Androvett Legal Media and Marketing
2501 Oak Lawn Avenue  |  Suite 650  |  Dallas, Texas 75219
Tel: 214.559.4630  |  Fax: 214.559.0852

Androvett Blog

by Robert Tharp at 4:40:02 pm

As if we needed proof that worldwide financial markets are inexorably entangled, consider the collapse of the Madoff Ponzi scheme. The vaporization of as much as $50
billion invested in Madoff funds extends around the globe with concentrations of victims in unexpected places including Austria and South America. An international probe by New York-based Zwerling, Schachter & Zwerling, LLP, is focusing on whether major Austrian banks used financial funds to fraudulently funnel billions into Bernard L. Madoff's bogus investment enterprises. The New York-based law firm already is working with nearly a dozen individuals, partnerships and companies whose funds with Bank Austria and Bank Medici may have been improperly channeled to Madoff's firm. The firm also has been contacted by potential victims in Mexico, Argentina, Austria, Spain, Switzerland and Ireland.

"The auditors of these funds allowed this financial disaster to occur, and we think they have responsibility along with the banks and the feeder funds through which the banks invested in Madoff's firm," says attorney  Robert S. Schachter. "Our investigation has revealed that if financial advisors had performed basic due diligence, they could have spotted the ruse that Madoff was perpetuating with his scheme." To speak with Mr. Schachter about the Madoff investigation, contact Mark Annick at 800-559-4534 or

by Robert Tharp at 11:42:32 am

Pity the junior attorney. Before the economic crash, recent grads with the right pedigree were woo'd by major law firms offering increasingly escalating salaries.
Associate compensation became a benchmark of success that big firms fought to keep up with. No more, says Stacy Humphries of Houston's MS Legal Search. Instead, salaries are mostly flat while associates are hunkering down, focusing on keeping their jobs rather than looking for greener pastures. Meanwhile, it's the experienced attorneys with loyal clients that are doing the job-hopping in this climate, Humprhies says. "Junior attorneys are keeping their heads down and hoping to ride out the economic downturn while more senior attorneys, particularly those with portable business, are more proactive about trying to improve their situations." To interview Ms. Humphries about law firm compensation issues, contact Barry Pound at 800-559-4534 or .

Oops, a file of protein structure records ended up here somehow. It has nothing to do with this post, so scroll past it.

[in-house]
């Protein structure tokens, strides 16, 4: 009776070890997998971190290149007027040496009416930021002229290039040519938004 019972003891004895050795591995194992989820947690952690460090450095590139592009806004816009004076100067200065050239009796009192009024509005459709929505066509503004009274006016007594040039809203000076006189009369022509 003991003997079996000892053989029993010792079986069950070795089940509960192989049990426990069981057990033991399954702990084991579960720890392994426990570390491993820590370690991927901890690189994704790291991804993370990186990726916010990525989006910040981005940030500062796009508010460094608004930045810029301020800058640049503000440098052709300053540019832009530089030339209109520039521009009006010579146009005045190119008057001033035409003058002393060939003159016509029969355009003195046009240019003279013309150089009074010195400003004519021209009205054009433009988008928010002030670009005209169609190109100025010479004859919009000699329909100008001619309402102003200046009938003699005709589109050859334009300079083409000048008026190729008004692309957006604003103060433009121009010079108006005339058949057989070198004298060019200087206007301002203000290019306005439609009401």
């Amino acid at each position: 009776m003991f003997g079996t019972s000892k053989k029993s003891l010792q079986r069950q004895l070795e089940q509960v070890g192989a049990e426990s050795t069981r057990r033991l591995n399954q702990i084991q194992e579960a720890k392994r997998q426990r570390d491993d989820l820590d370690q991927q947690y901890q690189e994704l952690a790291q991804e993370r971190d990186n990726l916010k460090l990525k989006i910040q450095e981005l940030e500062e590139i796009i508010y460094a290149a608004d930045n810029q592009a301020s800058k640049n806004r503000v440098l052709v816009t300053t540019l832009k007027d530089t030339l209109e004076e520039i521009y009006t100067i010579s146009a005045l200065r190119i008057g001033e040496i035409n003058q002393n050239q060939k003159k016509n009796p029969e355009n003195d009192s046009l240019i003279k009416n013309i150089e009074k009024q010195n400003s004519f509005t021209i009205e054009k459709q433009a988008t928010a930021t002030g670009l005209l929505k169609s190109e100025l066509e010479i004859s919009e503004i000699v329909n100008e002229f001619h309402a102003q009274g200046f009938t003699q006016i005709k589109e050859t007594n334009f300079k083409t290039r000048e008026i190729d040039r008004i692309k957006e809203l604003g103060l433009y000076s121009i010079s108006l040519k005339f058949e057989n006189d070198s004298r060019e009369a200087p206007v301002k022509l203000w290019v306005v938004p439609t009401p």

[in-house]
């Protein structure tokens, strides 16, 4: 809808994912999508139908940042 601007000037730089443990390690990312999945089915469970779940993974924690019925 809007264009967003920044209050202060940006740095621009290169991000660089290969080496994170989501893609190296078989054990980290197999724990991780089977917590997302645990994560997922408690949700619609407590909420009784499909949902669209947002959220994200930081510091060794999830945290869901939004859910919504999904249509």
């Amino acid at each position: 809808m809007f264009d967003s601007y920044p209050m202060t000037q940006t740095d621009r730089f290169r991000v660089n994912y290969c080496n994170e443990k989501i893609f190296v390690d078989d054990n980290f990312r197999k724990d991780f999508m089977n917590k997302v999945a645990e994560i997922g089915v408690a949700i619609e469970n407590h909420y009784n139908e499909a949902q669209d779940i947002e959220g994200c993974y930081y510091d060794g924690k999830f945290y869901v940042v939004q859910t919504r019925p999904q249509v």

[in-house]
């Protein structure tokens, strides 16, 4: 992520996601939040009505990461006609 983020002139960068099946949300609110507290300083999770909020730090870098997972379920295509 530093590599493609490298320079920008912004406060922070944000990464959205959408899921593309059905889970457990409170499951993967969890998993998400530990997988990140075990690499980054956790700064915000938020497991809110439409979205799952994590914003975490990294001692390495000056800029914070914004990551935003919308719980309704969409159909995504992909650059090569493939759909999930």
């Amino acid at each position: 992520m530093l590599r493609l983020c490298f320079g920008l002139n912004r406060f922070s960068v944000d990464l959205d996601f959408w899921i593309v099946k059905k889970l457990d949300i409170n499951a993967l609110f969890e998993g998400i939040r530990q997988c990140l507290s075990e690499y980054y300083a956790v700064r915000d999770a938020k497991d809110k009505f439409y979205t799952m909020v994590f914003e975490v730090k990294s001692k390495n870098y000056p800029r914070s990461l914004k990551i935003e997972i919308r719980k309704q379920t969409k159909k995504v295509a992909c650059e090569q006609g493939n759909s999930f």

by Robert Tharp at 10:45:25 am

Texas Attorney General Greg Abbott has filed suit against Houston's Memorial Hermann Healthcare System, charging that the hospital has violated state antitrust laws

by conspiring to restrain competition from a competing hospital. Attorneys Rusty Hardin of Houston's Rusty Hardin & Associates and Richard Zook of Houston's Thompson & Knight are representing  representing the doctors and physician partnership that started Houston Town & Country Hospital. The litigation contends that Memorial Hermann engaged in improper acts against the doctors and the hospital by coercing insurance companies to boycott the smaller, start-up hospital and, as a result, depriving many patients and their doctors from using the hospital.

The two attorney's praised the AG's action. "This is a huge victory for the doctors who built Town & Country Hospital, and for the general public seeking quality health care at competitive prices. The AG's office should be congratulated for taking such a bold, non-political action on behalf of consumers," says Hardin. 

Mr. Zook agrees, "Although the AG's findings validate our claims of unlawful conduct by Memorial Hermann, the doctors' civil case against Memorial Hermann is set for a jury trial in late March 2009," says Zook. "We look forward to showing the jury the entire story of Memorial Hermann's improper actions that damaged these doctors, their patients and the public at large." 

A copy of the final judgment and news release from the Attorney General's Office can be found at For more information, contact Barry Pound 800-559-4534 at

by Robert Tharp at 10:01:24 am

There's a plot for a crime-thriller in here somewhere...Behemoth banks secretly taking out life insurance policies on their employees and collecting benefits upon their deaths. The practice is so common in the international high-finance world that there's even an acronym to describe it: BOLI, for "bank-owned life insurance."
The way banks are falling like dominoes lately, the conspiracy theorist in me wonders if current and former bank employees who have BOLIs are looking twice when they cross the street these days.

Attorneys from Houston's The Clearman Law Firm have begun a nationwide investigation into the practice. "It is ironic that thousands of bank employees have been laid off, yet banks still stand to benefit financially when those employees die," says class-action attorney Scott Clearman.  "These types of policies benefit only the banks, not their employees."